Mint as an Herb.

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One of the sweetest and smallest banana varieties, the baby banana is also known as the Finger Banana, Ladyfinger Banana, Nino Banana, Murapo, and Orito. Just about 3 inches (7.5 cm) long, when ripe, it has a thick, bright yellow peel and pale, creamy, dense flesh.The baby banana is native to Colombia, where it grows on a tree-size plant in bunches of “hands” that may each contain ten to 12 “fingers,” or bananas. The bananas are harvested and shipped while still green
Baby banana plants are a member of the world’s largest herbaceous plant bearing edible fruits, botanically known as Musa acuminate. The Baby banana is also known as the mini banana. It is trademarked by the global banana brand, Chiquita. Baby bananas were developed and marketed specifically as a snack banana for the children’s consumer market. They are heavily promoted for their thin easy-to-peel peel and their unique sweetness for their size.
Nutritional Value
Baby bananas contain little to no fat and are low in calories. They are high in vitamin B6 and contain the amino acid tryptophan which helps the human body produce mood boosting serotonin. Baby bananas are high in fiber and potassium. They also posses a fair amount of phosphorous, magnesium, selenium, copper, zinc, iron and calcium. They contain vitamins A, B1, B2, C, E, K, Niacin and Pantothenic Acid.
Applications
Baby bananas are a quintessential fresh eating banana and can be used as a dessert banana as well. Their sweetness lends to many recipes in various applications. Baby bananas can be a principle ingredient in smoothies, baby food, pudding, cakes, muffins, bread, cookies, ice cream and tarts.
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Baby Bananas

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The numerous varieties of mint each have their own distinct flavor and appearance, with spearmint being the most famous. Its aroma of menthol and fresh aromatic flavor is found in many different foodstuffs, including chewing gum and chocolate. The refreshing coolness of mint is down to the menthol. The menthol content differs substantially between the different varieties and may also be mixed in with other flavors, depending on the plant. For example, curly mint tastes a bit like caraway, pineapple mint tastes like the yellow fruit and orange mint has a delicious bergamot flavor.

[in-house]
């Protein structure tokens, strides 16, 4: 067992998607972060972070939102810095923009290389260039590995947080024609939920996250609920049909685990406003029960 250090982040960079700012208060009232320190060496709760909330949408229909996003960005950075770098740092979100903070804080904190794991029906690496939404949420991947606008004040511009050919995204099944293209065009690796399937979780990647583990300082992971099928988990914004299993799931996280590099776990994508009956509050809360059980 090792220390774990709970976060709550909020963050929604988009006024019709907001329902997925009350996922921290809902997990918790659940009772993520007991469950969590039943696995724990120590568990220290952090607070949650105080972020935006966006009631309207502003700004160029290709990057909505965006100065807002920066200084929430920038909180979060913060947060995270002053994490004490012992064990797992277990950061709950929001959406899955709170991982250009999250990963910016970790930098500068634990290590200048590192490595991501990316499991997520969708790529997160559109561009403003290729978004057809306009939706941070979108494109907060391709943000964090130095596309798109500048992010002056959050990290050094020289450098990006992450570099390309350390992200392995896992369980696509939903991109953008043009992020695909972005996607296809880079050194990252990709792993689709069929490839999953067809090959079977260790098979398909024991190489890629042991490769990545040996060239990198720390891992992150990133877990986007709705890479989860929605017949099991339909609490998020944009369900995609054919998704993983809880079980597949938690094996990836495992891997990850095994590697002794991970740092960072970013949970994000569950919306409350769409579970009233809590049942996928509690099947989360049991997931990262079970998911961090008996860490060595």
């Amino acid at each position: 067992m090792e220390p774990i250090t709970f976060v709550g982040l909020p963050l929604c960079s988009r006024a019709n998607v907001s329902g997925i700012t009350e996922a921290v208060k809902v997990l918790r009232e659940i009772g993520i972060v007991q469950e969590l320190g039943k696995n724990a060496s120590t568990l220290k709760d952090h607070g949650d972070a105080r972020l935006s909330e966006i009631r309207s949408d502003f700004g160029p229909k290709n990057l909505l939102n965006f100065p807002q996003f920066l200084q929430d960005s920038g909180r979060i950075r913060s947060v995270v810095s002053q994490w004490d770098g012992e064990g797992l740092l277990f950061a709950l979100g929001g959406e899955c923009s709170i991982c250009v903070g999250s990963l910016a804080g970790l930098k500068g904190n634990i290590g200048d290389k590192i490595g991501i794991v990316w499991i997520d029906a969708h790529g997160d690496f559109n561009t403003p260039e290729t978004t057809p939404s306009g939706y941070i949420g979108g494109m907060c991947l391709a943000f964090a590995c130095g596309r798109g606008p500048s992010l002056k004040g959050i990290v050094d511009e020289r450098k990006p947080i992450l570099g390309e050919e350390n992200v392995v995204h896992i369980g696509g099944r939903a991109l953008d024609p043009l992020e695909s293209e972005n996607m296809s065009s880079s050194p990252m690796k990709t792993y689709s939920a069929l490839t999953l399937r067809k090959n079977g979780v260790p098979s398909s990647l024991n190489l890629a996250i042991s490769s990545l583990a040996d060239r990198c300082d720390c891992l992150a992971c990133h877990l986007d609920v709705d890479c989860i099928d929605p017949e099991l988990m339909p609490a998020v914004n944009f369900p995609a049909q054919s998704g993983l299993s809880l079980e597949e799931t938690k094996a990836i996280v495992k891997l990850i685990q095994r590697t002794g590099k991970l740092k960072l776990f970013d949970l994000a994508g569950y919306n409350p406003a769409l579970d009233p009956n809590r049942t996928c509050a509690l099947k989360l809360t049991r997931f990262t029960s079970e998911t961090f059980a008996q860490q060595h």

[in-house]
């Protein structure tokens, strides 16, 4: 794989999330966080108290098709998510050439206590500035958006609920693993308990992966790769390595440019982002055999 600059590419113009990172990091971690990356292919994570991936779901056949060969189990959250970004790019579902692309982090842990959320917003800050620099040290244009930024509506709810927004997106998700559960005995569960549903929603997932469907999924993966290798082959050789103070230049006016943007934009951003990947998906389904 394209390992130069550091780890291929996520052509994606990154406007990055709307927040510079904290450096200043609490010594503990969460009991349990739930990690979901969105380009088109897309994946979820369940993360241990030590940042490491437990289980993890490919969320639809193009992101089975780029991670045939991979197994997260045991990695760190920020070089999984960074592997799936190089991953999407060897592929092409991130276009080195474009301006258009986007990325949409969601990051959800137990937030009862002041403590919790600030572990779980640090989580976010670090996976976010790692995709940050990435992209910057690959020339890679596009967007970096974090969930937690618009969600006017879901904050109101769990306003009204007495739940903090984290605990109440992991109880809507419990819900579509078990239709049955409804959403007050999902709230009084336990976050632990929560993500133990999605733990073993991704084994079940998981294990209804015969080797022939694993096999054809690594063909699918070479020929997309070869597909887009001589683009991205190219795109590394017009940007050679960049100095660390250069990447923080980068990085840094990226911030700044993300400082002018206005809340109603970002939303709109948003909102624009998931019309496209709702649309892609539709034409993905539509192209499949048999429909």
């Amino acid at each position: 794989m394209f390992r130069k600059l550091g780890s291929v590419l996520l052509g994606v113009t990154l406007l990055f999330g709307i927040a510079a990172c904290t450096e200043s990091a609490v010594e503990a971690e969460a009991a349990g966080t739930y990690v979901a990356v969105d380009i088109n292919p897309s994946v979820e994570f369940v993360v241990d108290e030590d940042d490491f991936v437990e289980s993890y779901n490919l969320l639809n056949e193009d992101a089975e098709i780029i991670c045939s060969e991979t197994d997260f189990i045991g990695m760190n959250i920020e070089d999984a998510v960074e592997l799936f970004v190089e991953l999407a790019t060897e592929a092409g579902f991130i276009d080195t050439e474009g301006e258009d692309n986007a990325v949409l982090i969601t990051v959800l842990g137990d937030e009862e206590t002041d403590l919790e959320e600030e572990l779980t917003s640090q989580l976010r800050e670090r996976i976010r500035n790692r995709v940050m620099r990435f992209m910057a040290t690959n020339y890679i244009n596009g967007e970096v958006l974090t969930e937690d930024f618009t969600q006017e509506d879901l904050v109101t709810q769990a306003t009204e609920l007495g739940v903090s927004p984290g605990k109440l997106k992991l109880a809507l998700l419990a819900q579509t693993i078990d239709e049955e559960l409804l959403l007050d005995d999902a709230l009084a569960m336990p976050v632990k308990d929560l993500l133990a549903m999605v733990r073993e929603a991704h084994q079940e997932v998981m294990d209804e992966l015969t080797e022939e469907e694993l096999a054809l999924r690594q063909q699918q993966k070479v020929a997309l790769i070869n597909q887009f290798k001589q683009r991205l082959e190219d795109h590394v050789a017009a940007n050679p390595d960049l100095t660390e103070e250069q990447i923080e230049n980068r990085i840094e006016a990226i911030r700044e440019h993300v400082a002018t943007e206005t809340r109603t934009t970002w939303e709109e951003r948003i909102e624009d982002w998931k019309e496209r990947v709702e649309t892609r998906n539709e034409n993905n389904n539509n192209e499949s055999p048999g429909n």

Mint has long added its bright flavor and scent to drinks and dishes, especially in Balkan and Middle Eastern cuisines. The fresh or dried leaves are used as an ingredient, while the essential oil is extracted as a flavoring and scent. The young leaves are continuously harvested from spring through fall, but mint can also be grown indoors and so is available year-round. Mint is used in a variety of delicious baked treats, savory sauces, and drinks, from hot mint tea to cool mint juleps and mojitos.
What Is Mint?
Mint is an aromatic herb produced by various species of the mint plant (Mentha). Native to the eastern Mediterranean, mint gets its name from a mythic nymph named Minthe (Mintho). Jealous Persephone turned her into a lowly mint plant after she had an affair with Pluto, the god of the underworld. The mint plant is common and a favorite of many gardeners, so it’s easy to grow your own. As an herb, it is gluten-free and suitable for vegan, vegetarian, and paleo diets.
Varieties
Spearmint and curly mint are the varieties most often grown to use as an herb in cooking and beverages. Peppermint is a little too strong to use fresh for most culinary purposes. Instead, it is grown and processed into peppermint oil, which is then used as a flavoring, and it can be further refined into a menthol.

You can find other varieties of mint that have interesting flavors and aromas. Apple mint has an apple scent; orange mint has a citrus flavor; chocolate mint has a bit of chocolate taste.
Mint. Bunch of Fresh green organic mint leaf on wooden table closeup. Selective focus.
Mint sauce
mint tea
Cucumber and Mint Prosecco Cocktail
Close-Up Of Fried Rice With Chicken Meat And Mint Leaves In Bowl

Taste
Mint tastes sweet and produces a lingering cool effect on the tongue. Peppermint has a stronger flavor with more menthol taste. The fresh leaves have the most flavor and scent, with those much reduced in dried mint leaves.
Cooking
Fresh mint leaves are usually cut in ribbons (chiffonade) and added to recipes. A stalk with a few tender leaves is placed in a hot or cold beverage and may be crushed (muddled) to release more flavor. Dried mint leaves can be added to a sauce or stew as it simmers. Mint extract is used to give mint flavor baked goods or confections, or to flavor hot chocolate.

Mint informational graphic

The Spruce / Lindsay Kreighbaum
Recipes
Mint traditionally complements lamb and poultry. It is widely used in Middle Eastern and Greek dishes, including salads, side dishes, and sauces. Fresh mint is a favorite for herbal tea.
Lamb burgers with mint
Fresh mint tea
Mint sauce for lamb
Uses
In the home, mint has long been used as an aromatic. As a strewing herb, it was scattered around the house as a deodorizer. Today, it is commonly used in sachets and potpourris. Some soap makers add small amounts of dried mint to their soaps, while peppermint oil is sometimes used in aromatherapy to improve alertness.1
How to Make Your Own Dried Mint
You can dry fresh mint, whether from your garden or bought in bunches at a farmers market. Simply cut long sprigs of mint, tie them into bundles, and hang them upside down. Once dry, remove the leaves and store them in a glass jar or sealed plastic bag. This allows you to enjoy your mint year-round.
Storage
Store fresh mint in the refrigerator or place the stems in a container of water and cover the leaves with loosely with a plastic bag. Dried mint should be stored in a cool, dark place in a sealed jar.

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